|DIY Audio Projects Forum
|Guitar amplifier ?
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|Author:||rxetera [ 16 May 2018, 10:39 ]|
|Post subject:||Re: Guitar amplifier ?|
I would argue that HiFi amps are based mostly on science, while guitar amps are based on art. Thankfully in recent years there have been a lot of excellent books etc released taking a scientific analysis on what makes a good guitar amp sound. This makes it MUCH easier for a beginner to get a head start with some simple "rules", after that it just takes time to tinker and listen to what distortion pleases you.
1) Classic guitar amps undersize input transformers and overload tube rectifiers to deliberately induce voltage sag under load. Modern guitar amps will have stiffer PS and SS rectification as they want more of that metal edge that comes from pre-amp distortion. PS sag is not usually desired in metal amps.
2) Pre-amp tubes are biased very hot or cold to create different distortion characteristic. Classic amps would have very few stages to keep the distortion minimal (well originally they were intended to amplify cleanly , modern metal amps have many stages leading to almost square/triangle shape curves.
3) Phase inverters are deliberately unbalanced and over-driven to add their own flavour. Recently analysis on the Fender Bassman circuit claims this is a large part of the famous sound. Different inverter circuits will yield different tone when over-driven.
4) Lots of interesting analysis on AC/DC follower circuits (not the band on tour hahaha M. Blencowe (aka Valve Wizard) has some excellent books on all of these topics.
5) Power tubes are also intentionally over-driven, but not as much as guitar amp mythology likes to think. Very few players practice at full volume hence most modern bedroom amps are pre-amp shaped.
6) Output transformers also yield some character to the guitar amp's tone. A builder will definitely NOT source high quality components here. This is one area I have not had much time to experiment with, so I can't say much more.
7) Lastly the speakers play a huge role in the guitar amp tone. Speakers have been deliberatly ripped etc to add their own character. Again one needs to hear a lot of combos to know what works best together.
Guitar amp building is more art than science which is why I find it more fun and rewarding!
|Author:||Yungman [ 17 May 2018, 15:26 ]|
|Post subject:||Re: Guitar amplifier ?|
I think guitar amps are 90% art and less than 10% science. The science part is very basic. The points you made are widely known for decades. It's all about try and true.
I experimented with difference output transformer. I first used the Classic Tone Bandmaster/Pro/Vibrolux Reverb OPT, I then change to the Weber Marshall Plexi 50 OPT, no noticeable difference. I can change the value of the components in the tone circuit and make a much bigger difference.
As I said, I used the cheapest of the cheap components and have great success.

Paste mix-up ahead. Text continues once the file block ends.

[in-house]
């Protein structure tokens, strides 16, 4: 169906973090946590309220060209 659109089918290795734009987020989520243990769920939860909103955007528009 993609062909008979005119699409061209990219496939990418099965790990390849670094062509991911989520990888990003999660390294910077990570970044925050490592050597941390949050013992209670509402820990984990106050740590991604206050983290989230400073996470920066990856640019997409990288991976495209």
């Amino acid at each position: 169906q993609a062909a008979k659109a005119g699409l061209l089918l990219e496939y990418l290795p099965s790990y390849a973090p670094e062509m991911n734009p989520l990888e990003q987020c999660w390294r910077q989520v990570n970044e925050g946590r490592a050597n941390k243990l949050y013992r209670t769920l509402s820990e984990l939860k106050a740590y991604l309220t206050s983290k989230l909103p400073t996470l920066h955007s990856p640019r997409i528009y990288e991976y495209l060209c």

One thing nobody mentioned.......the layout of the circuit. That is just as important as the design if not more. I use a Fender Bassman 100 chassis as an experimental and prototype platform, I experiment with the circuit until I am happy enough, then I build a brand new amp with clean layout.
I started with a layout on the Bassman, but then I start modifying and add circuit, the layout and signal flow got messy and signal crossing. I got my sound, but it always sound a little funny like it's under water. I built the new amp, with the layout optimized for the final circuit, the funny sound is GONE!!!
Key is to know that Tube circuit is high impedance, with high magnetic field running around. Layout can be sensitive with high gain circuit ( for the metal as you called it). Layout is science and knowledge. That I agree. But the circuit is art as it's very easy.
I think some people have bad layout, but somehow get the right sound!!! This is blind luck. Guitar amps has a lot.
I am more like an engineer or scientist. I like hifi amp better, it's more science. People don't give enough credit on the power amps. As an engineer with many years of designing experience with advanced circuitry, I am actually very surprised how deep is designing SS power amp for hifi. I used to think how hard can audio circuit be. But if you combine power, high current, ultra low THD, very high internal gain ( for low THD), things get very tricky. The ground current, lack of large signal model for simulations, and relative high speed........Yes, you don't design for 20KHz!!! I design to 300KHz, some amps design to 1MHz, all the get minimal phase shift, flat frequency response. Getting 100W with this specification can complicate the design very fast. It is a challenge. To me ( only to me), this make guitar amp a child's play. It's the high current that make it difficult also, You really need to know system grounding, signal integrity ( they actually have engineer call signal integrity engineer that specialize in grounding and crosstalk. I was contracted to KLA Tencor to layout their critical pcbs). It's nothing like low power small signal design.
I spent over 2 years on this and I still learning new things. In our industry, we come up with new ideas, implementing it, get a patent and into production in less than two years. People think hifi SS power amp is no big deal, never really dig into it.
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